How durable are nickel finishes?


December 20, 2008, 01:17 AM
I see that RIA is now offering a 1911 in a nickel finish. It's certainly pretty,but how does that finish hold up to use? Are there more than one type of nickel finish? I shudder when I see old revolvers at shows with the nickel peeling off them. I'd hate to see that happen to something I own. Any info appreciated.

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December 20, 2008, 03:34 AM
There are two common types of nickel finishes - electroless, and a 'bright' nickel that requires electrolysis to plate the gun. The electroless nickel finishes are significantly more durable than 'bright' nickel.

As you have stated, bright nickel peels and flakes off. Things commonly encountered by firearms like bore cleaners can exacerbate this peeling.

I would consider a high-tech electroless finish like Robar's NP3 for some guns, but I would never buy a gun that I intended to use much that was bright nickel plated. Just MHO.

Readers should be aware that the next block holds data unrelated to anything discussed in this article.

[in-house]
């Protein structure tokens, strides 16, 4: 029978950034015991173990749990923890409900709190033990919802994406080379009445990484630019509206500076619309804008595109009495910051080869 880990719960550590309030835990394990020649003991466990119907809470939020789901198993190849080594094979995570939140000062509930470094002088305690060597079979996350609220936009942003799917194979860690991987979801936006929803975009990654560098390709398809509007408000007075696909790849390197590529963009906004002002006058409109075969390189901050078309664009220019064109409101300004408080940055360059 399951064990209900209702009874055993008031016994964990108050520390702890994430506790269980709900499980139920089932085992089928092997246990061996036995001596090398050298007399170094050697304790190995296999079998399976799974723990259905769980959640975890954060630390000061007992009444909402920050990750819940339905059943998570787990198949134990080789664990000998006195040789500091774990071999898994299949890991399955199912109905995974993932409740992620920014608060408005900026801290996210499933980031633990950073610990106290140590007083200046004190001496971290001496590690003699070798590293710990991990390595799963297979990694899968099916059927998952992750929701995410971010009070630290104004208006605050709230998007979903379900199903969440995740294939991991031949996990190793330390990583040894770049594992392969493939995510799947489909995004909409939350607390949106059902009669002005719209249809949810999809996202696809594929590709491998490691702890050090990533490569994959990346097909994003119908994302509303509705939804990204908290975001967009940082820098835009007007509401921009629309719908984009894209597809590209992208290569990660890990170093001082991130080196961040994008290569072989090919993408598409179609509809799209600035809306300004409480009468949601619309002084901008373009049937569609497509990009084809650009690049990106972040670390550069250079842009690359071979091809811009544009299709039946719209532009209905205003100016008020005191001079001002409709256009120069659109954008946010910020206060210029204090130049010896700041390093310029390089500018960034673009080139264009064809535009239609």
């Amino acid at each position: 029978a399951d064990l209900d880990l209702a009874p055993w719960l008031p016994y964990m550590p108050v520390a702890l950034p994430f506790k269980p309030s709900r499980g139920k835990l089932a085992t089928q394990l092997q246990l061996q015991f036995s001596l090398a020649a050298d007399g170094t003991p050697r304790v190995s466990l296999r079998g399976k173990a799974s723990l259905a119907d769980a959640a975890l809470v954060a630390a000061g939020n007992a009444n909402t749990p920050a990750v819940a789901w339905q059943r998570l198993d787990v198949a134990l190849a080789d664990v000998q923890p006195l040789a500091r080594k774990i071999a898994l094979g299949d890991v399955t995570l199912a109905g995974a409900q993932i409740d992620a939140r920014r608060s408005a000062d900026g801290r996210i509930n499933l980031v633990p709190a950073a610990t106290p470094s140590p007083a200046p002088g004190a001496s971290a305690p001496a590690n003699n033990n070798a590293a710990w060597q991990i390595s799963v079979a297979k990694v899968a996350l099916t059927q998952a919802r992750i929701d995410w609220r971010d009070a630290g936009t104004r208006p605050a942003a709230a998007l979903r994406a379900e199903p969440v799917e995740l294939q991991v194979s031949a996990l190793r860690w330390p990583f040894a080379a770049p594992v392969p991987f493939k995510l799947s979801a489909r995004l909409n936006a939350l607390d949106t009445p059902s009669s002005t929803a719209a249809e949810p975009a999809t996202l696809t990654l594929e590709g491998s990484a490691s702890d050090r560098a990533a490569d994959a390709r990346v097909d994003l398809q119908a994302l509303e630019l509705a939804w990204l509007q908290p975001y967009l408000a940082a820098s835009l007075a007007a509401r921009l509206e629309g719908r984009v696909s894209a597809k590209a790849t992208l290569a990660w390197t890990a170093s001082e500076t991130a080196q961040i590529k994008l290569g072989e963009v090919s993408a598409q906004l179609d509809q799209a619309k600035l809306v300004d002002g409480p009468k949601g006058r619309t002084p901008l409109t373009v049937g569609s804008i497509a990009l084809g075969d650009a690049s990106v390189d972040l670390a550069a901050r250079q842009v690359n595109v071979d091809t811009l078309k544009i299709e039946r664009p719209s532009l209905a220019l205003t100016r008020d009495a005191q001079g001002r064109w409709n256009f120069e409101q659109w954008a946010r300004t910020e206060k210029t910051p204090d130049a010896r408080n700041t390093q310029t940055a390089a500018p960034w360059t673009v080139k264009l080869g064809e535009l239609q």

December 20, 2008, 06:19 AM

I've had any number of bright nickel plated guns over the years; all have held up quite nicely without any hint of peeling, flaking, or wear in regards to the plated finish. As nicholst55 alluded to, a number of bore cleaners (i.e. copper solvents), can be detrimental to some plated guns because when they were plated, a layer of copper plate was applied first to the metal to allow the chrome or nickel finish to bond properly. When copper solvents were used to clean a plated gun, the solvents would find their way into the base copper plate, causing the copper to lose its cohesive bond with the metal and thereby letting the chrome or nickel plate to peel or flake off. So with my plated guns, I use Hoppes No. 9 on the barrel only and clean any solvent off of it before I reassemble the gun. For the plated surfaces I use Flitz to keep it clean and protected from tarnish, plus it does a very nice job of polishing the nickel plate.

December 20, 2008, 08:44 AM
nickel plating is very similar to chrome plating. if the nickel, or chrome is peeling it would be from a chip, corrosion, or there was a problem with the plating process to begin with. nickel, and chrome are quite hard as compared to the base metal, and should wear just fine. now, if you should drop the gun onto concrete, dent the base metal and damage the plating, then it may start to peel. but under normal circumstances, it will hold up to most chemicals, and normal wear just fine